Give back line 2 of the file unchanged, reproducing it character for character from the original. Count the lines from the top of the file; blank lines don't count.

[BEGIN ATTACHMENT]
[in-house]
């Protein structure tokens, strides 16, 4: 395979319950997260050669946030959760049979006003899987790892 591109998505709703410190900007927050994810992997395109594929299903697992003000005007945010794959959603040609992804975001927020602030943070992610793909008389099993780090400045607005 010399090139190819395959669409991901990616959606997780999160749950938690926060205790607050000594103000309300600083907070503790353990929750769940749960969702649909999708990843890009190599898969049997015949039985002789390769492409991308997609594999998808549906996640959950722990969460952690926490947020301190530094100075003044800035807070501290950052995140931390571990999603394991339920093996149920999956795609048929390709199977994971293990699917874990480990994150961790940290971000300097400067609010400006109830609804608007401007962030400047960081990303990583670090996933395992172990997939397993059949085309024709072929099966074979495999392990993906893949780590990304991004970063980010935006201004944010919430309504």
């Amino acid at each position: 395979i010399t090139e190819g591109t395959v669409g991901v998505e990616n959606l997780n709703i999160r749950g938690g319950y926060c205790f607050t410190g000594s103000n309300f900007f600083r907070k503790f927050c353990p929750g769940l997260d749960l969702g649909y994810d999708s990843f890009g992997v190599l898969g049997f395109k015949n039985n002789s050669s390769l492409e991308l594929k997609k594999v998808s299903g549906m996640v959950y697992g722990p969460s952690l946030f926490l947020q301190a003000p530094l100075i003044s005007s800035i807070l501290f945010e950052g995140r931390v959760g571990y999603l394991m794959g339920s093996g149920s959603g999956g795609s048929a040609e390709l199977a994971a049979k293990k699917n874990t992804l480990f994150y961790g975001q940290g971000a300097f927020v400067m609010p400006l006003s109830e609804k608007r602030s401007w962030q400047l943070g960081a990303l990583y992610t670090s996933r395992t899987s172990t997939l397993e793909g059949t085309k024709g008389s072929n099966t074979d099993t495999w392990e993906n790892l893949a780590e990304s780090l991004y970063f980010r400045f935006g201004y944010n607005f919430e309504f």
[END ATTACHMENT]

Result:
């Protein structure tokens, strides 16, 4: 395979319950997260050669946030959760049979006003899987790892 591109998505709703410190900007927050994810992997395109594929299903697992003000005007945010794959959603040609992804975001927020602030943070992610793909008389099993780090400045607005 010399090139190819395959669409991901990616959606997780999160749950938690926060205790607050000594103000309300600083907070503790353990929750769940749960969702649909999708990843890009190599898969049997015949039985002789390769492409991308997609594999998808549906996640959950722990969460952690926490947020301190530094100075003044800035807070501290950052995140931390571990999603394991339920093996149920999956795609048929390709199977994971293990699917874990480990994150961790940290971000300097400067609010400006109830609804608007401007962030400047960081990303990583670090996933395992172990997939397993059949085309024709072929099966074979495999392990993906893949780590990304991004970063980010935006201004944010919430309504």